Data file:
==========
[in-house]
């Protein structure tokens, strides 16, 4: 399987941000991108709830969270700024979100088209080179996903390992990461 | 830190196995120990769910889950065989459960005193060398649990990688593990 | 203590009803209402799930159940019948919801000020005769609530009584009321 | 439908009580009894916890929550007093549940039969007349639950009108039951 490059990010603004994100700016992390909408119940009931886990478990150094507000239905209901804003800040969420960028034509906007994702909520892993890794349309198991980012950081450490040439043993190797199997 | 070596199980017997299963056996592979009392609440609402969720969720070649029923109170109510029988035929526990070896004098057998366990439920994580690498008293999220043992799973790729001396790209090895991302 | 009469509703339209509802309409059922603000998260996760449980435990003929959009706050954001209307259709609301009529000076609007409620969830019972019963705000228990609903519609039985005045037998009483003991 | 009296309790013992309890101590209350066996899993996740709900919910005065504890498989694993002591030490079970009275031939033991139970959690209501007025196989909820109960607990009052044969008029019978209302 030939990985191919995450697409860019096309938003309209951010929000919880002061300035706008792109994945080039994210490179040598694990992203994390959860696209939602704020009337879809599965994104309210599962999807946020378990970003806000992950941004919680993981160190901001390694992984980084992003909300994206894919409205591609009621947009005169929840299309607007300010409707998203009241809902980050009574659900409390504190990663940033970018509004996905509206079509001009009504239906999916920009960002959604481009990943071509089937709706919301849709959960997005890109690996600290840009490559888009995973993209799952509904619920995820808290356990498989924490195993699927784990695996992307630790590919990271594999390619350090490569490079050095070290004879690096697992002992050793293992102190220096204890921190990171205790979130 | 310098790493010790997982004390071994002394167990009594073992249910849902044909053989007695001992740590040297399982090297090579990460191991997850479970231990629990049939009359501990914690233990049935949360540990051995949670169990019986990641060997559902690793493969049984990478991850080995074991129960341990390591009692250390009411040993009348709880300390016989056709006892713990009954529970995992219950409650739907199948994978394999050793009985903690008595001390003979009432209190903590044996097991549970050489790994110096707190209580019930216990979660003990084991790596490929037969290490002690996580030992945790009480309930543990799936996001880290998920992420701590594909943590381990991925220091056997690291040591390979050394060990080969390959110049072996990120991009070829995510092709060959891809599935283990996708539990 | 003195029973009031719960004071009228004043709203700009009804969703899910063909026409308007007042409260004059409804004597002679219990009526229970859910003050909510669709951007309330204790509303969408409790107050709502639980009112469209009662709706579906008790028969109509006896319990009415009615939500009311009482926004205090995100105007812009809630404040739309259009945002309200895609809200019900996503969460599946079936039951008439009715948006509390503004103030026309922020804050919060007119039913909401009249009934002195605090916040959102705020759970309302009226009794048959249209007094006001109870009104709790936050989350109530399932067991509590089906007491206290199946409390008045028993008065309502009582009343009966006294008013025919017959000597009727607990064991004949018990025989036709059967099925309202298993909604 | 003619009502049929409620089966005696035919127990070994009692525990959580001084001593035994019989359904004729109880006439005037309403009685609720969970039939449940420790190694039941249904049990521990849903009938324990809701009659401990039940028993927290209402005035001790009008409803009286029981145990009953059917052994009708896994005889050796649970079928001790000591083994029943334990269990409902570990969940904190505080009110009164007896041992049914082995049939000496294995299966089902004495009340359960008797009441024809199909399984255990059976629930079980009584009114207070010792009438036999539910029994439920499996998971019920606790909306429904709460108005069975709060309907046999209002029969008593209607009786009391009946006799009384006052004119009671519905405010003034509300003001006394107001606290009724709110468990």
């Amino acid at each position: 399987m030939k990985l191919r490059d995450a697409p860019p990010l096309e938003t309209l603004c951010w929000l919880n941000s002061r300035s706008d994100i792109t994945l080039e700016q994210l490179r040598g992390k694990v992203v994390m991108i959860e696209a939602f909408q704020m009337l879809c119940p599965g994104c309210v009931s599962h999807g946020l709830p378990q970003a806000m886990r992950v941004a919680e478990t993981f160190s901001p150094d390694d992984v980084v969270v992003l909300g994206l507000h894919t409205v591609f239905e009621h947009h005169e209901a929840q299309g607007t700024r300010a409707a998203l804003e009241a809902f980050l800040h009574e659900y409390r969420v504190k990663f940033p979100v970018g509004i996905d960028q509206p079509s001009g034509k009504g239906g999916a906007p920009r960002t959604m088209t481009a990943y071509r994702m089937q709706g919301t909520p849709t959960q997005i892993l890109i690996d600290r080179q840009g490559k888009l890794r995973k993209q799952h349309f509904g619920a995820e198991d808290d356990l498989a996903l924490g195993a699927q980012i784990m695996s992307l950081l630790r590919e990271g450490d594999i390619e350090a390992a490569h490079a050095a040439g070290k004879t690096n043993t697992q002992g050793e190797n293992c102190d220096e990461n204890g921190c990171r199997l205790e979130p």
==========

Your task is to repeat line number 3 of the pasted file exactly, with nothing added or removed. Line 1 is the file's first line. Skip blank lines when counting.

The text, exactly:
């Amino acid at each position: 399987m030939k990985l191919r490059d995450a697409p860019p990010l096309e938003t309209l603004c951010w929000l919880n941000s002061r300035s706008d994100i792109t994945l080039e700016q994210l490179r040598g992390k694990v992203v994390m991108i959860e696209a939602f909408q704020m009337l879809c119940p599965g994104c309210v009931s599962h999807g946020l709830p378990q970003a806000m886990r992950v941004a919680e478990t993981f160190s901001p150094d390694d992984v980084v969270v992003l909300g994206l507000h894919t409205v591609f239905e009621h947009h005169e209901a929840q299309g607007t700024r300010a409707a998203l804003e009241a809902f980050l800040h009574e659900y409390r969420v504190k990663f940033p979100v970018g509004i996905d960028q509206p079509s001009g034509k009504g239906g999916a906007p920009r960002t959604m088209t481009a990943y071509r994702m089937q709706g919301t909520p849709t959960q997005i892993l890109i690996d600290r080179q840009g490559k888009l890794r995973k993209q799952h349309f509904g619920a995820e198991d808290d356990l498989a996903l924490g195993a699927q980012i784990m695996s992307l950081l630790r590919e990271g450490d594999i390619e350090a390992a490569h490079a050095a040439g070290k004879t690096n043993t697992q002992g050793e190797n293992c102190d220096e990461n204890g921190c990171r199997l205790e979130p």